• Personal development/self-confidence (67%). Perhaps most valuable of the camp-related social skills, camp directors were most effusive on this subject in phase I interviews, often speaking of “the skills children develop at camp and how this skill development leads to greater independence and self-confidence.”
The CSCRP found happily that the youngest kids showed the greatest learning curve – a desired outcome for all stakeholders in summer youth camps, though Millennials are hardly lacking in self-confidence to begin with. The study’s authors noted the “good evidence that positive development occurs as a result of participating in the camp experience.”
• Attitude toward physical activity (61%). If the campers’ parents had been surveyed as part of the CSCRP, you could safely bet that this category would be ranked most important. Camp PR is thus certainly accentuates this aspect of the youth camp experience. Study authors and really all those in the youth camp industry in Canada were surely cheered by and interested in the 61% improvement shown here. Notes the study, “Amid growing concerns regarding sedentary lifestyles and childhood obesity, this result is indeed significant.”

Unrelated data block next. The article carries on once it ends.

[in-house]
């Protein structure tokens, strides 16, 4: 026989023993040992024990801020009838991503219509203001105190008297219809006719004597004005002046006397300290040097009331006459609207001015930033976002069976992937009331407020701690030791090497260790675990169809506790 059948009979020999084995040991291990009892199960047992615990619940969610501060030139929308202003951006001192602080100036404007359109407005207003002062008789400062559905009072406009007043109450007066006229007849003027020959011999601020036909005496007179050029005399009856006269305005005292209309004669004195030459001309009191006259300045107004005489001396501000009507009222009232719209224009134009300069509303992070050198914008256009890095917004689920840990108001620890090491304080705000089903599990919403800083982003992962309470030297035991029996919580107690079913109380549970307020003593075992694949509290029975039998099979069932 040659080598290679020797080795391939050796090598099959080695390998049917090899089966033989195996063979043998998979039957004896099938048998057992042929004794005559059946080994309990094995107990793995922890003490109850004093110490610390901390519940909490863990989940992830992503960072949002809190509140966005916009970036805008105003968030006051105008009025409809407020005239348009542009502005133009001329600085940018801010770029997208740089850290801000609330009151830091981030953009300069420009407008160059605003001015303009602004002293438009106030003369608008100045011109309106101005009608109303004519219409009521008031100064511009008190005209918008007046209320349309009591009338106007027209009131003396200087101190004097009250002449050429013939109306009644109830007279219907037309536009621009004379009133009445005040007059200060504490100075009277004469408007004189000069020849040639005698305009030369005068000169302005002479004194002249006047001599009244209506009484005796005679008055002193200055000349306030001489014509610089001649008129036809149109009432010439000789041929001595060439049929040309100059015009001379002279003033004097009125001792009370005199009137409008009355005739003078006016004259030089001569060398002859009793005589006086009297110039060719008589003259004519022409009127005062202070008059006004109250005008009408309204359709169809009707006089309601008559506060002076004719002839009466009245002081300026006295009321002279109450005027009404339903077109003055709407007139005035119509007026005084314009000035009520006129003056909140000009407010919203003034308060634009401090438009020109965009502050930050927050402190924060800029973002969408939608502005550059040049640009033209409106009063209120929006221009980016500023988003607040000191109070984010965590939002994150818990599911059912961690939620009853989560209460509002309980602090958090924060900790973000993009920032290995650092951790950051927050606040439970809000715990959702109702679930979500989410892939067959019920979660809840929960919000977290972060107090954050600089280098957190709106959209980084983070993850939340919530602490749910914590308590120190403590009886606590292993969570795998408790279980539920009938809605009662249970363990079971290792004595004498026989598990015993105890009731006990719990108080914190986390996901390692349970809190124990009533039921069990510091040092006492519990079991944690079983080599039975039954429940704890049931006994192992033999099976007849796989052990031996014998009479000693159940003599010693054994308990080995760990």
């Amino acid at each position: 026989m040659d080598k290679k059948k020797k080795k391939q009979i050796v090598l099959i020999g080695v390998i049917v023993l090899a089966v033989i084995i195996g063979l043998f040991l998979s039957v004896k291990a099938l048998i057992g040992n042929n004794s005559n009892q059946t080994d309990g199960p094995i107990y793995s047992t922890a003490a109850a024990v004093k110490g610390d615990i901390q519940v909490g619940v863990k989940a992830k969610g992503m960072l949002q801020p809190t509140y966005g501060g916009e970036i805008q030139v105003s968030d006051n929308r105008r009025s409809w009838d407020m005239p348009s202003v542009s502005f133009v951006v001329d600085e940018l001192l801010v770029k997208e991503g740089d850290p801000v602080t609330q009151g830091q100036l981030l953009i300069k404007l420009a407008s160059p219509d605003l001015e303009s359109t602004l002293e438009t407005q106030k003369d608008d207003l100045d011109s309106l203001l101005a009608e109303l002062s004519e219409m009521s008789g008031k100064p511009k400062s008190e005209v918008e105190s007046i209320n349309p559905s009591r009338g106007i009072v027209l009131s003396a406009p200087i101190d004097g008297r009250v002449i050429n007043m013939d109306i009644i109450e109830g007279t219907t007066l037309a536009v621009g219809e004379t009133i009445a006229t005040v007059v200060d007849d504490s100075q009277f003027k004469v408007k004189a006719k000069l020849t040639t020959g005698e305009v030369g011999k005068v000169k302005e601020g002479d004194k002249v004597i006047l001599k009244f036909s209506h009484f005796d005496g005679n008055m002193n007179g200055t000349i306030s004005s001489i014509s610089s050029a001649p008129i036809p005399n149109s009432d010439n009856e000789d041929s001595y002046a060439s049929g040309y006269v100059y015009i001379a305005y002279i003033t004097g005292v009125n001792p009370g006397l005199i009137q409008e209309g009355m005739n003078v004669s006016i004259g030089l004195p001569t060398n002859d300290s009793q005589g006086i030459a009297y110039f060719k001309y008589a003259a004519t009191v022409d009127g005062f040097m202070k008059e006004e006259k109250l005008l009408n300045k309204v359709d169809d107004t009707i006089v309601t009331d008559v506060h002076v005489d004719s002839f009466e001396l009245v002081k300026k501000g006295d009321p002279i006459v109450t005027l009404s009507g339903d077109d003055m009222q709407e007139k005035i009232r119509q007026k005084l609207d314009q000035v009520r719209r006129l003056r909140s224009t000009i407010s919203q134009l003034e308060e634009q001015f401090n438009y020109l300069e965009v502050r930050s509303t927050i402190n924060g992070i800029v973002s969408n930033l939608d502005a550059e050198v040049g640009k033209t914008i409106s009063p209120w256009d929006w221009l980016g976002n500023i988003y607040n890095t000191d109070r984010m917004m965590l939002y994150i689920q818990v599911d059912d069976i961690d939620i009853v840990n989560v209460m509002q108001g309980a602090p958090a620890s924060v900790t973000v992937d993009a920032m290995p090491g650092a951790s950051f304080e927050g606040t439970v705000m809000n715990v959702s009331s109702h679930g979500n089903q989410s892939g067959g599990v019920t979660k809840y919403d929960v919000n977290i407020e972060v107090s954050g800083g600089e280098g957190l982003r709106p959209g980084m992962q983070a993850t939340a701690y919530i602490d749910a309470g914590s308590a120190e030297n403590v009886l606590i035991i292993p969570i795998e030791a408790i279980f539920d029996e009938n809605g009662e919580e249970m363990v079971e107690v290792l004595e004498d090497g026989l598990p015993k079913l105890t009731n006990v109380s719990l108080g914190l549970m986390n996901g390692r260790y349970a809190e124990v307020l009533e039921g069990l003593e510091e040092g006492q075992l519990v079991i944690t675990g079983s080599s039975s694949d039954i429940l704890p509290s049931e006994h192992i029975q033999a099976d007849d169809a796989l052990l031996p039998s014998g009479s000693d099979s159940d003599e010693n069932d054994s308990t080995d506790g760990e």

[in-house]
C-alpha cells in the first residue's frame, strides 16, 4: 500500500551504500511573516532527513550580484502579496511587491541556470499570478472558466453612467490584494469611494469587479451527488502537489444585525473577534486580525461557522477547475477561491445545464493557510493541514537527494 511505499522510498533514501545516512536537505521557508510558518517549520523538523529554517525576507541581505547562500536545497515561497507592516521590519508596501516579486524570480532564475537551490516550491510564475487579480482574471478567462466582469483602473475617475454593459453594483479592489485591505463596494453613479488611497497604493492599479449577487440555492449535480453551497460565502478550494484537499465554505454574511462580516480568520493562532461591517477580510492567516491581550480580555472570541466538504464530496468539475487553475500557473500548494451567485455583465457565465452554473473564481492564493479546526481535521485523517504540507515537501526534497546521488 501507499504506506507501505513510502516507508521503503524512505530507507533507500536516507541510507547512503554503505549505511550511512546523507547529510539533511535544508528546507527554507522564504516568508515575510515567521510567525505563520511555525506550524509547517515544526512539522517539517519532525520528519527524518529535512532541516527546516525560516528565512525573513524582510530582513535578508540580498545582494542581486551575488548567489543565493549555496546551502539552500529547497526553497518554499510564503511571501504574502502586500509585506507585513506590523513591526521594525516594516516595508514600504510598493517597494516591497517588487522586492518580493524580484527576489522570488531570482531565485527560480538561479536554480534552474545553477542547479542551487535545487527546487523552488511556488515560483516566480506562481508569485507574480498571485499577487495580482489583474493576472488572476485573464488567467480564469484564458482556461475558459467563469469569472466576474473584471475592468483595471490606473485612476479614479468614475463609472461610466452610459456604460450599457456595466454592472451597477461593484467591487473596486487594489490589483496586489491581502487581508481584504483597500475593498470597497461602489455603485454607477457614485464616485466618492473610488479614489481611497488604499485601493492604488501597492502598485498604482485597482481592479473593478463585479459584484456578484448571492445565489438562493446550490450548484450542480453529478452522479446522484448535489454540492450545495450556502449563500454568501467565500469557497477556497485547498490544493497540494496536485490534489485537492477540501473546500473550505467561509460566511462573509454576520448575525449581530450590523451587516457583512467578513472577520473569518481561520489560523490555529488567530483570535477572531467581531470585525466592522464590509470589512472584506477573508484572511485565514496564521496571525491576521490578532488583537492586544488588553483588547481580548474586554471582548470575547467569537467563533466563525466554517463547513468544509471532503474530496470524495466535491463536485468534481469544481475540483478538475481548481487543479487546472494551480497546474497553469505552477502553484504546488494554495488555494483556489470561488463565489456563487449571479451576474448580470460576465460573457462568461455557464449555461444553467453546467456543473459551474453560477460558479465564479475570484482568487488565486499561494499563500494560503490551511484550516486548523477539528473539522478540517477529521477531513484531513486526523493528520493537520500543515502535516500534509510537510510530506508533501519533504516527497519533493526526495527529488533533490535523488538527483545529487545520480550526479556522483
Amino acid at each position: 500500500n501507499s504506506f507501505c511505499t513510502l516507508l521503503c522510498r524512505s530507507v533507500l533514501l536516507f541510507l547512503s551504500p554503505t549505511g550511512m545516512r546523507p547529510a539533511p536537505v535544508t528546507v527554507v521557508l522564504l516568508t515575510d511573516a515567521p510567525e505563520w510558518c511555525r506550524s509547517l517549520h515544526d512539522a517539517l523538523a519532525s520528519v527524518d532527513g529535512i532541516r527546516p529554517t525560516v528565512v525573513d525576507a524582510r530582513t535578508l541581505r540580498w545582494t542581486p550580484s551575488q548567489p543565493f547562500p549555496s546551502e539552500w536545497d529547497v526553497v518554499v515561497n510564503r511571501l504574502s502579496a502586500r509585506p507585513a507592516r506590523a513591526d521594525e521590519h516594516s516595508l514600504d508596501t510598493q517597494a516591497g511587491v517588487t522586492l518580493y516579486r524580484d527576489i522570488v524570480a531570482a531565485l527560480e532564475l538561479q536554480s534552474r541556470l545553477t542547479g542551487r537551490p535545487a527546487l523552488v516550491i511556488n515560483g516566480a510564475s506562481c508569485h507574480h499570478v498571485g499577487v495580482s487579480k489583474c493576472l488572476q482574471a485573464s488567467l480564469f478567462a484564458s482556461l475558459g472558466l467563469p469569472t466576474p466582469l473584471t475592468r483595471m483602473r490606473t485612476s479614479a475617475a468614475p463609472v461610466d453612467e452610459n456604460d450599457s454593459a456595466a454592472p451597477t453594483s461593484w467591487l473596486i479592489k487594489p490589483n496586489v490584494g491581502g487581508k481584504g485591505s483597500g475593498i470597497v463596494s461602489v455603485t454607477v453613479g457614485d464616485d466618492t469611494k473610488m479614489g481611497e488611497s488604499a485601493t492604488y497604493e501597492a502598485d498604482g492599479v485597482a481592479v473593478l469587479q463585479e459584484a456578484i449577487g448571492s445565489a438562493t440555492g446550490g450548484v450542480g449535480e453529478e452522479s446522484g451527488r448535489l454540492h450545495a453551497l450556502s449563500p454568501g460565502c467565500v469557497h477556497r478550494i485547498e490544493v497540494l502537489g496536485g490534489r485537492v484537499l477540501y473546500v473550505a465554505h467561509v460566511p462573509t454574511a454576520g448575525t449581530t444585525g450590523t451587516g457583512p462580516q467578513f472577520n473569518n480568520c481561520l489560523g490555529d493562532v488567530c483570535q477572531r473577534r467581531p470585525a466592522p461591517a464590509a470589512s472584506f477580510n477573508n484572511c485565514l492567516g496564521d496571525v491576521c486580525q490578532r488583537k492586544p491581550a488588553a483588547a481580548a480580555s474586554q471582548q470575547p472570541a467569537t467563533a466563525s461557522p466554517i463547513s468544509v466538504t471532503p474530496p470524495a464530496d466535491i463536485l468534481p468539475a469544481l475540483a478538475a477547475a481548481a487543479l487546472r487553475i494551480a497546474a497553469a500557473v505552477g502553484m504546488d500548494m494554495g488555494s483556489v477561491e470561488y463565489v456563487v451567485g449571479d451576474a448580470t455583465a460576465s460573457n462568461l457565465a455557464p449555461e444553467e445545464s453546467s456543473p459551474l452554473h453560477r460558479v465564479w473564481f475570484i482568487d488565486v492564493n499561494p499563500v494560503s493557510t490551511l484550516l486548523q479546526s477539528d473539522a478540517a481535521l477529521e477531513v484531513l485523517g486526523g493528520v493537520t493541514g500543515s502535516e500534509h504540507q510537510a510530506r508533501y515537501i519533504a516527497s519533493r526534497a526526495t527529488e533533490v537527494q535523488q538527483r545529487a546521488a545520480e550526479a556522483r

• Social integration/citizenship (65%). With results essentially in diametric opposition to those within the “emotional intelligence” metric, the skills learned within this category overwhelmingly tend to stick with the campers from year to year. As a result, first-time campers see the greatest improvement here: “first-time campers experience greater increases as returning campers will, presumably, already have friends and/or feel a part of the group.”
Few parents would disagree with the assessments handed down in Phase I as to what a summer youth camp should achieve, and most will be reassured by the results of the CSCRP results. However, one must always remember that summer camps vary in quality from site to site. Always check out the individual camp to maximize your son or daughter’s (hopefully beneficial) experience.